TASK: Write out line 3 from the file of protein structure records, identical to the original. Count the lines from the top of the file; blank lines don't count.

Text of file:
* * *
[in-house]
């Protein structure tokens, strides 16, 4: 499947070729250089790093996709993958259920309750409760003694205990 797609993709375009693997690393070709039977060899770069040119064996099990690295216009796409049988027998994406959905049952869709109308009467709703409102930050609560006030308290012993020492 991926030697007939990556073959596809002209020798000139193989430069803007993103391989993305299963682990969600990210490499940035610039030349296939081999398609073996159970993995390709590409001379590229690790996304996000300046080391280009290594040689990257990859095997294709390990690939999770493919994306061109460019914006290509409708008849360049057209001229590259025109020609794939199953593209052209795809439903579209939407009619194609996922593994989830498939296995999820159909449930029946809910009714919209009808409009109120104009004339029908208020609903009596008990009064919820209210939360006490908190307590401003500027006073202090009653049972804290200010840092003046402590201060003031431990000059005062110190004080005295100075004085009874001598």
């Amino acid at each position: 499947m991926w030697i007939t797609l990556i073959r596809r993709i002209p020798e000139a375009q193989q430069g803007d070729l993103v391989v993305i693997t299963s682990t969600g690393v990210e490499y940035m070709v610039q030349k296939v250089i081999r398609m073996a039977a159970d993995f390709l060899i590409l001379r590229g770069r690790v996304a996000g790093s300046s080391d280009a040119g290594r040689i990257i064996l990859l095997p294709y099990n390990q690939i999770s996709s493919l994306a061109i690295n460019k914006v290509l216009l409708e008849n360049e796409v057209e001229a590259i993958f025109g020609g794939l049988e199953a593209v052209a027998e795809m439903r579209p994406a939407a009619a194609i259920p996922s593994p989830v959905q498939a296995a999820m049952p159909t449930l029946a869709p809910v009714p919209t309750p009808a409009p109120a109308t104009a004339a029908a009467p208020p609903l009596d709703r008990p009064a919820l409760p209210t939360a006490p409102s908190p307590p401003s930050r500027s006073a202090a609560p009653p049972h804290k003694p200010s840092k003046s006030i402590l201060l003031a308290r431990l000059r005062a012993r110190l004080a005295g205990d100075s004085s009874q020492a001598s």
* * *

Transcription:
């Amino acid at each position: 499947m991926w030697i007939t797609l990556i073959r596809r993709i002209p020798e000139a375009q193989q430069g803007d070729l993103v391989v993305i693997t299963s682990t969600g690393v990210e490499y940035m070709v610039q030349k296939v250089i081999r398609m073996a039977a159970d993995f390709l060899i590409l001379r590229g770069r690790v996304a996000g790093s300046s080391d280009a040119g290594r040689i990257i064996l990859l095997p294709y099990n390990q690939i999770s996709s493919l994306a061109i690295n460019k914006v290509l216009l409708e008849n360049e796409v057209e001229a590259i993958f025109g020609g794939l049988e199953a593209v052209a027998e795809m439903r579209p994406a939407a009619a194609i259920p996922s593994p989830v959905q498939a296995a999820m049952p159909t449930l029946a869709p809910v009714p919209t309750p009808a409009p109120a109308t104009a004339a029908a009467p208020p609903l009596d709703r008990p009064a919820l409760p209210t939360a006490p409102s908190p307590p401003s930050r500027s006073a202090a609560p009653p049972h804290k003694p200010s840092k003046s006030i402590l201060l003031a308290r431990l000059r005062a012993r110190l004080a005295g205990d100075s004085s009874q020492a001598s």